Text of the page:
Nav: Home

Toward 'greener,' inexpensive solar cells

October 07, 2016

This news release was issued on 28-Sept-2016

Solar panels are proliferating across the globe to help reduce the world's dependency on fossil fuels. But conventional panels are not without environmental costs, too. Now scientists are reporting in the Journal of the American Chemical Society a new advance toward more practical, "greener" solar cells made with inexpensive halide perovskite materials. They have developed low-bandgap perovskite solar cells with a reduced lead content and a power conversion efficiency of 15 percent.

In hopes of one day replacing silicon-based photovoltaic cells, which are relatively expensive and require a lot of energy to make, scientists have turned to hybrid organic-inorganic lead halide perovskites that can be developed at a lower cost using less energy than silicon. The efficiency of these materials has increased rapidly over the past several years. But further improving the efficiency requires stacking two sub-cells with the top one exhibiting a wide bandgap and the bottom a low bandgap to form a tandem cell. The bandgap refers to the lowest energy of light that a semiconductor can absorb. The performance of low-bandgap perovskite cells has been lagging for many years. Dewei Zhao, Ren-Gen Xiong, Yanfa Yan and colleagues sought a way to change this.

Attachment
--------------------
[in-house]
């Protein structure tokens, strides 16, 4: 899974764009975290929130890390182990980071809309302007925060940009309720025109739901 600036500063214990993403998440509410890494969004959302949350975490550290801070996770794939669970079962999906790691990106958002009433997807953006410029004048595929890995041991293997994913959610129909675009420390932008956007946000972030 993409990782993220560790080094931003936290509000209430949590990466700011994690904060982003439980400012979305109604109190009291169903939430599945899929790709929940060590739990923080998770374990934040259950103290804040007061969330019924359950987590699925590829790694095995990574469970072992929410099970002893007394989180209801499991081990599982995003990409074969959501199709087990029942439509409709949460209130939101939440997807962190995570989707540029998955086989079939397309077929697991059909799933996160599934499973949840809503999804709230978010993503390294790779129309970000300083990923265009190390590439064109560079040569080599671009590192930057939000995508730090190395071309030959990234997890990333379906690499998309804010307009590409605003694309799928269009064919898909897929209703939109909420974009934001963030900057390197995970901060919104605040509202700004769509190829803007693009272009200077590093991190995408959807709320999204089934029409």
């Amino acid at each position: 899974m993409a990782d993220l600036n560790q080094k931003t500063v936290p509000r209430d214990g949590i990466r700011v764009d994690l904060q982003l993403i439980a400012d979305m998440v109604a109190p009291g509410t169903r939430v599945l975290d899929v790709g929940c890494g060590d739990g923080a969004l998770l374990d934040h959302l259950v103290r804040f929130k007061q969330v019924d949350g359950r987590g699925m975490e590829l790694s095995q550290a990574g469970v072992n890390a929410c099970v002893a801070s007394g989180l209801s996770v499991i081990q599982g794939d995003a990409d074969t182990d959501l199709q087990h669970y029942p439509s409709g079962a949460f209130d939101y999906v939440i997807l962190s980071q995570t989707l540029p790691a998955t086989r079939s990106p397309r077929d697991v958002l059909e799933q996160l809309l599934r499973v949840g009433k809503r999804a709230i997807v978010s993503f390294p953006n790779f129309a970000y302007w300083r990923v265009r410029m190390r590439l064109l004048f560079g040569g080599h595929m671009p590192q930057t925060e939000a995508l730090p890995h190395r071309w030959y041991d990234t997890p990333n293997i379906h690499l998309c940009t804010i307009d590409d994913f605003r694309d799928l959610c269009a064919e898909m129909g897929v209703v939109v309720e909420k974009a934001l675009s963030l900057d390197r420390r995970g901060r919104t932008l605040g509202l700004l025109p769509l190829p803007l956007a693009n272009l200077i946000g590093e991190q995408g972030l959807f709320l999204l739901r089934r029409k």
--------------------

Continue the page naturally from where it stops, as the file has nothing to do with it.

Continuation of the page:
For their solar cells, the researchers developed a new precursor solution combining formamidinium tin iodide and methylammonium lead iodide. The resulting tin-lead perovskite cells had low bandgaps and up to 15 percent power conversion efficiency. Other teams recently reported low-bandgap cells with about 13.6 percent efficiency. Additionally, the cells contained 60 percent less lead than the lead-based, single-junction (non-tandem) perovskite solar cell holding the current record efficiency of 22.1 percent. The reduction in lead content and improved efficiency for a low-bandgap cell represent a significant step toward practical, more environmentally friendly perovskite tandem solar cells, the researchers say.
-end-
The authors acknowledge funding from the U.S. Department of Energy SunShot Initiative, the National Science Foundation, the Ohio Research Scholar Program, and the National Natural Science Foundation of China.

The abstract that accompanies this study is available here.